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Is It OK to Pick My Cat Up by the Scruff?

- Provided by VetStreet.com
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Q. Does picking cats up by the scruff hurt them?

A. Lifting a cat or suspending its body weight by its scruff (the skin on the back of its neck) is unnecessary and potentially painful. And it’s certainly not the most respectful or appropriate way to pick up or handle your cat.

The best way to pick up your cat under normal circumstances is to spread your hand under his chest, and as you lift, slide your other hand and forearm under his hind end to support his weight. Then pull him against your chest for more support. Holding your cat this way makes him feel less vulnerable. Your grip should be loose, but with enough contact to feel any tension.

If your cat starts to squirm, put him down the opposite way you picked him up: Put his front paws on the ground and support his rear as he steps fluidly out of your arms. If your cat ever freaks in your arms, don’t fight to hold him: Just open your arms and let him blast off. (And then work with him slowly to build his trust and confidence, through an understanding of feline body language.)

Why Your Vet Might Scruff Your Cat

Veterinarians have traditionally been taught to hold a prone cat's scruff in order to control them for examinations and procedures. The theory was that since kittens go limp when their mothers carry them by the scruff, a tight grip on the loose skin over a cat’s shoulders would trigger the same response. But this “flexor reflex” occurs only in very young kittens, and some behaviorists now say gripping the skin in “mother cat fashion” causes stress and can make the cat more fearful. That’s not what you want in the exam room. Cat-friendly practices are now using or experimenting with ways to allow a cat to relax in an exam room, such as having cubbies for hiding in, or breaking open a carrier to allow the cat to rest in the bottom half. And when it comes to handling a cat, vets don't scruff automatically, because some cats react better to a looser hold.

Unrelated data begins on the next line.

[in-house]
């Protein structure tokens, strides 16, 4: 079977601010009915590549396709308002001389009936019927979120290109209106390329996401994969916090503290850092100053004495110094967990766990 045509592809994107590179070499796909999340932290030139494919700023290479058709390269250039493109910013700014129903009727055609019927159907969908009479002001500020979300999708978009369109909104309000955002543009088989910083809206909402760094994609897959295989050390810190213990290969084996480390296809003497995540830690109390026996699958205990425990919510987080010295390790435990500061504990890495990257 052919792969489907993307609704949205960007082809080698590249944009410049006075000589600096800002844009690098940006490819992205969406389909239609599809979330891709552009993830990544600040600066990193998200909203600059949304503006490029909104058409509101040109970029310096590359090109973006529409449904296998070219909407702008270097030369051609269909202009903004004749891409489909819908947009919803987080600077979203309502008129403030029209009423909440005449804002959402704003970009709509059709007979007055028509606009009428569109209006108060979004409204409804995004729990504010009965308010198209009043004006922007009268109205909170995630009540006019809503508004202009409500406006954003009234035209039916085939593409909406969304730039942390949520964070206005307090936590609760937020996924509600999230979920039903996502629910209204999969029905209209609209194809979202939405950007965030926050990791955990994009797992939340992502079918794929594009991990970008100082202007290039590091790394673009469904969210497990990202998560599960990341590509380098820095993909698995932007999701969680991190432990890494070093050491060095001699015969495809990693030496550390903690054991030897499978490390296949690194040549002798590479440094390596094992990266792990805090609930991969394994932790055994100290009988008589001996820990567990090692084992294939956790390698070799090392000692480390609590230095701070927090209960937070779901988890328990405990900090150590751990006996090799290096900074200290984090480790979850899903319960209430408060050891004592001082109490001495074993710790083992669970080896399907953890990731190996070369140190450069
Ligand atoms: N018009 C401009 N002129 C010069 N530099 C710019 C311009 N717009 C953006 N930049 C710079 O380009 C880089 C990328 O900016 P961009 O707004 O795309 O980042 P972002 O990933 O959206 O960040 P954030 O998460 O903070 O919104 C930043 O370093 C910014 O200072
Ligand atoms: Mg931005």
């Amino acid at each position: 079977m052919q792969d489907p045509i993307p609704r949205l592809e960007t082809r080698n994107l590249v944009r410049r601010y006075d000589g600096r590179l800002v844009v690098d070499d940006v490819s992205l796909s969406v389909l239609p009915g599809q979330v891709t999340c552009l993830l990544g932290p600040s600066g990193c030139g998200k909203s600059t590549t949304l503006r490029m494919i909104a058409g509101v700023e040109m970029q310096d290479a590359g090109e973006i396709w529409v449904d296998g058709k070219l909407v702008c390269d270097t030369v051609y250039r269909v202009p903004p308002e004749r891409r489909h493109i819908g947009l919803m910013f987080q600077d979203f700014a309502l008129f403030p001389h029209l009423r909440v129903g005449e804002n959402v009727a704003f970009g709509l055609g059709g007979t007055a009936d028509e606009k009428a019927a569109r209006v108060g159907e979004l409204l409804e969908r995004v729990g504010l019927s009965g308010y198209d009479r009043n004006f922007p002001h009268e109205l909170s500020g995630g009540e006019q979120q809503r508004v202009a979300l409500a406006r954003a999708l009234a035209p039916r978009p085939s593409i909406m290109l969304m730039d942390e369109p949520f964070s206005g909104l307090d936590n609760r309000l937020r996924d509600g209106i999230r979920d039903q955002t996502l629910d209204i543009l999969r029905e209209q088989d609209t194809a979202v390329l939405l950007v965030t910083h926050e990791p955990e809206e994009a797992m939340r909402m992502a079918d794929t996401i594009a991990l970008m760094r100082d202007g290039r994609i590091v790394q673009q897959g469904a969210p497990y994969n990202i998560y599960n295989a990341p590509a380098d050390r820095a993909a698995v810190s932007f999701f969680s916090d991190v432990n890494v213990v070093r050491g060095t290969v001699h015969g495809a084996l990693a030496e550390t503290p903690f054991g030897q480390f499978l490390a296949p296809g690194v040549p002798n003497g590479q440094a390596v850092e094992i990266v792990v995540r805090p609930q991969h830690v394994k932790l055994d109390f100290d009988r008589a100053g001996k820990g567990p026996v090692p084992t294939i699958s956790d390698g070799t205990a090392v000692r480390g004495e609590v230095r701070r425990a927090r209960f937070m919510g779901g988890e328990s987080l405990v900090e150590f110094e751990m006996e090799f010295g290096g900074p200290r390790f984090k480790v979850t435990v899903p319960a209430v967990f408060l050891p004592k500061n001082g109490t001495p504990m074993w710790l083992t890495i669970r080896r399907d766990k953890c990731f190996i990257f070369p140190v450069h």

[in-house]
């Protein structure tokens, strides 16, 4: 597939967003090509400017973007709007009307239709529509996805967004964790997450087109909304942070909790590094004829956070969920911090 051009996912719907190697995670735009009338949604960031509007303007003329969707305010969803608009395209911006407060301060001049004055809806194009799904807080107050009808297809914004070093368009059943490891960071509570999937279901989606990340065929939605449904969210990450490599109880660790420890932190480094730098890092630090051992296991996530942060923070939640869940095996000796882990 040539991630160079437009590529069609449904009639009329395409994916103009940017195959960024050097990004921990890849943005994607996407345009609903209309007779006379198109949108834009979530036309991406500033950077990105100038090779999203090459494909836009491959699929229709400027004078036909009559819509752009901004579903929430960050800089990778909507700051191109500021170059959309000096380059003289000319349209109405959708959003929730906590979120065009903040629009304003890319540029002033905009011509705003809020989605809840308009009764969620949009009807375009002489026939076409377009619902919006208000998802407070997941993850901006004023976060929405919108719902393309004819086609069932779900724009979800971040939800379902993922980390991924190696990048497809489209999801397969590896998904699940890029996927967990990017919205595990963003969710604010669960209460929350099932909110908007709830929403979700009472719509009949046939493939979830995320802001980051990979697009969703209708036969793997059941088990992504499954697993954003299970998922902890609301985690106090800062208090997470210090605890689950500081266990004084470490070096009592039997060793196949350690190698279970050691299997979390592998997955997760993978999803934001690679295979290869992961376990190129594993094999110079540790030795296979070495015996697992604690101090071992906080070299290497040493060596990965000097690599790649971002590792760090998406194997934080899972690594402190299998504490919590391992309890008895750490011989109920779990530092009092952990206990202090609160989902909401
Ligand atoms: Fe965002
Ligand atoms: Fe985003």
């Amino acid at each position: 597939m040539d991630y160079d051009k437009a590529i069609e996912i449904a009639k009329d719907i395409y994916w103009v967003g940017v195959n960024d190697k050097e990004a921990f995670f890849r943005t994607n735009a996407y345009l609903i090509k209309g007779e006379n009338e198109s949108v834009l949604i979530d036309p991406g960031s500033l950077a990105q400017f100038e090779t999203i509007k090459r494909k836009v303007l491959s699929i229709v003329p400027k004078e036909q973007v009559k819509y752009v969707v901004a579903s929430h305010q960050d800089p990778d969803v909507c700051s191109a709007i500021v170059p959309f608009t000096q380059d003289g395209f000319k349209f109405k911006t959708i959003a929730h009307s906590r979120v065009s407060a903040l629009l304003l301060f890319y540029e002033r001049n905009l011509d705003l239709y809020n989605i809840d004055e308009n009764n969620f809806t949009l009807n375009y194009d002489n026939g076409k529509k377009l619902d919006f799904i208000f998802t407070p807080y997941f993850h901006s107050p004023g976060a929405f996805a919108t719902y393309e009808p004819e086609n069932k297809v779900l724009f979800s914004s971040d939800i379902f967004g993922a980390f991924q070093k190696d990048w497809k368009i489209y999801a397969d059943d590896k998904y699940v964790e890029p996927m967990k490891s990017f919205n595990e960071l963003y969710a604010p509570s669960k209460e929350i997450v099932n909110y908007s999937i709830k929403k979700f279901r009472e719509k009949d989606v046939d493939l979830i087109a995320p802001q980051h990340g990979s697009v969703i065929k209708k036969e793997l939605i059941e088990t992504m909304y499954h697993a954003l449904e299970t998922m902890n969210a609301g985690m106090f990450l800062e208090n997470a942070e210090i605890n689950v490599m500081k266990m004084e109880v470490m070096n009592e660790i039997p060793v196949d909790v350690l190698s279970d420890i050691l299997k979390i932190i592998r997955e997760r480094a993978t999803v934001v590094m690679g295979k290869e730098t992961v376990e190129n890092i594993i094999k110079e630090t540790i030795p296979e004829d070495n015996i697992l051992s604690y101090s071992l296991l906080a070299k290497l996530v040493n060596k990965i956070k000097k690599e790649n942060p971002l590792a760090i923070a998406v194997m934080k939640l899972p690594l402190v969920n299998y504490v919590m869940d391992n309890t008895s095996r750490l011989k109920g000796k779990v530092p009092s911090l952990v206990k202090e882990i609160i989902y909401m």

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Specialty Care

Sometimes sick or injured pets need the care of a veterinary medical specialist. When that happens, VCA specialty hospitals work closely with the general practitioner veterinarians who refer cases to us in order to provide seamless veterinary care to your pet. When your pet is facing any kind of serious illness or injury, our specialty referral hospitals will provide the compassionate and expert care your beloved pet needs.

Our goal is to make sure that when you and your pet are in need that you have access to board certified specialists who are up to date on the very latest developments in their field. In our state of the art hospitals, our specialists also have access to the most sophisticated diagnostic and treatment tools and techniques from ultrasonography and endoscopy to CAT scans and even MRI.

As part of the VCA family, we have over 83 specialty hospitals across the US and Canada which provide referral specialty care, so there may be one near you. Our specialized services include: behavior, cardiology, critical care, dentistry, dermatology, integrative medicine, internal medicine, neurology, oncology, ophthalmology, radiology, rehabilitation, reproduction, and surgery.

Find a VCA Specialty Care Animal Hospital near you:

 

See all VCA Animal Hospitals >

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Emergency Care

In case of emergency, please call us immediately at 781-641-3673.

If it is after hours, check with one of these 24-hour emergency clinics:

Massachusetts Veterinary Referral Hospital

20 Cabot Road
Woburn, MA
781-932-5802
 

Angell Animal Medical Center

350 South Huntington Avenue
Boston, MA
617-522-7282
 

VCA South Shore Animal Hospital

595 Columbian Street
Weymouth, MA
781-337-0069
 

Veterinary Emergency and Specialty Center of New England

180 Bear Hill Road
Waltham, MA
781-684-8387
 

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